Denton apparently lay low in the critical year 1553, but he is credited, together with the 1st Baron Stafford, with obtaining the incorporation and enfranchisement of Banbury on 26 Jan. 1554. The new borough served Denton as a stepping-stone back to the Commons, for in April 1554 he became its first Member. Later in the same year he achieved the knighthood for Buckinghamshire, where he had now settled. Unlike his partner, his kinsman by marriage Sir Edmund Peckham, he was absent when the House was called early in January 1555, and for this dereliction he was prosecuted in the King’s bench. He appeared before the court during Michaelmas term 1555, when he asked for time to prepare an answer, and in 1558 he was distrained, the sum being erased. He may have been re-elected for Banbury in 1555, but in the absence of a return this is uncertain. Three years later, when his brother as sheriff was the returning officer, he was elected for a third shire, this time Oxfordshire. Mary’s last Parliament was to be his also, for he died during its prorogation, shortly before his fellow-knight George Owen. Who replaced him in the brief second session is not known.8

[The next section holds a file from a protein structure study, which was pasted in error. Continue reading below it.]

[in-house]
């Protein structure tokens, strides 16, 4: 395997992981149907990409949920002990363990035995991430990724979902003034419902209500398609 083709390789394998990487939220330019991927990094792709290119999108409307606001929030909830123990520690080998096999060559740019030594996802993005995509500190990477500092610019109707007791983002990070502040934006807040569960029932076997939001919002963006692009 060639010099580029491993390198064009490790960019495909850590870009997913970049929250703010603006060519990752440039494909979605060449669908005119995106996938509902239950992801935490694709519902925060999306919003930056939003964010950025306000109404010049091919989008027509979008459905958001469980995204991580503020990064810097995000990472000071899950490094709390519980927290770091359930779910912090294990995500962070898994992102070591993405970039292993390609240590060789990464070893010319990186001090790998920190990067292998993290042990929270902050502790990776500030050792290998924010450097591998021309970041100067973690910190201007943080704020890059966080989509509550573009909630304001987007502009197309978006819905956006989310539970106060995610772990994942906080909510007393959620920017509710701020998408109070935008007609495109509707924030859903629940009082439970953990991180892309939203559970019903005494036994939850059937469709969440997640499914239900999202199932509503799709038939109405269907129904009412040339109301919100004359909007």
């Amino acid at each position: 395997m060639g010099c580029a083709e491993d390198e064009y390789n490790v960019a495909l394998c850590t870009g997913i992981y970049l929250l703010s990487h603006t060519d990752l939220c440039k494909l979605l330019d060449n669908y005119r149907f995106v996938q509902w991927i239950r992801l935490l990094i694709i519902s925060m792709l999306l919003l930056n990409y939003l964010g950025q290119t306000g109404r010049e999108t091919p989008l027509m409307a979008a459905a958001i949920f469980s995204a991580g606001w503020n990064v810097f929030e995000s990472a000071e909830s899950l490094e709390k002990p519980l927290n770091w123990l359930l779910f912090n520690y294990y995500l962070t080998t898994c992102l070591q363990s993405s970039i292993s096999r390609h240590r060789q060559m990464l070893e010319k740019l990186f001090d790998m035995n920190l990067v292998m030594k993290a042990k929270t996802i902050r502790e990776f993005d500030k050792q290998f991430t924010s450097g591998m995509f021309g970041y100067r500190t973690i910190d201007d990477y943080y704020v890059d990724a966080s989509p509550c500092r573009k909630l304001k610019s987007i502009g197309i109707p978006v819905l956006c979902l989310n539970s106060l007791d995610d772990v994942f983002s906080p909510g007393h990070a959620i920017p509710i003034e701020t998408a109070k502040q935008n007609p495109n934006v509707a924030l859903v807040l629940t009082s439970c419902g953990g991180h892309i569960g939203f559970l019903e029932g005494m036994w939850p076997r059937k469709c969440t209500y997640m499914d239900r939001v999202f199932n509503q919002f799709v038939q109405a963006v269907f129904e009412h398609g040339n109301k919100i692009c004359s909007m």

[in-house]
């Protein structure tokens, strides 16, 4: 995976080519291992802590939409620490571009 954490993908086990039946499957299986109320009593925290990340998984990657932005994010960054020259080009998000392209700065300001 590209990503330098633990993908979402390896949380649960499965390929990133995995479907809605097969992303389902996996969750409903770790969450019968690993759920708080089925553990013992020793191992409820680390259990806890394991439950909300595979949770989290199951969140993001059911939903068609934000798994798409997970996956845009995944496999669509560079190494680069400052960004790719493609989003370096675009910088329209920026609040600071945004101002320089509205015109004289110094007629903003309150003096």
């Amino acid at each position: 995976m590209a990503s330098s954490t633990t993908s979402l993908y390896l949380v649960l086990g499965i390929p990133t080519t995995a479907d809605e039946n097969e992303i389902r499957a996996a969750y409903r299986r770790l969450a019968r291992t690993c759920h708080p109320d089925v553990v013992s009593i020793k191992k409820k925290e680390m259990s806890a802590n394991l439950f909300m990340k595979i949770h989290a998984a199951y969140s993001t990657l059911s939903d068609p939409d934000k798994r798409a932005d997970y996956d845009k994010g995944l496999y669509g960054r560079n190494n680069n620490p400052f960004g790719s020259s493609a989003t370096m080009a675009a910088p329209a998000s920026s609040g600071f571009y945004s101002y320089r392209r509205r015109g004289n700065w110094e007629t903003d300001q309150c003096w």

Denton’s electoral mobility owed something to his land purchases. In December 1541 he was assessed for a subsidy in the London parish of St. Olave’s at £40 in goods. In May 1545 he and another paid £321 for former monastic lands in Berkshire, Buckinghamshire, Norfolk, Oxfordshire and Suffolk; at the same time he paid £310 for various properties in Berkshire, and a month later he bought a further manor there for £118. More distant property came with a 21-year lease of Farthinghoe manor, Northamptonshire, in 1546. The future family seat was granted to him in May 1547, with two mills in the forest of Macclesfield, Cheshire, in return for £63 6s.8d. paid to the court of augmentations, and a quarterly rent for Hillesden of £5 13s.6d. Denton’s will and inquisition also show that he held a manor or farm called ‘Lee Mill’ in Gloucestershire and had added to his Buckinghamshire property by purchases around Hillesden.9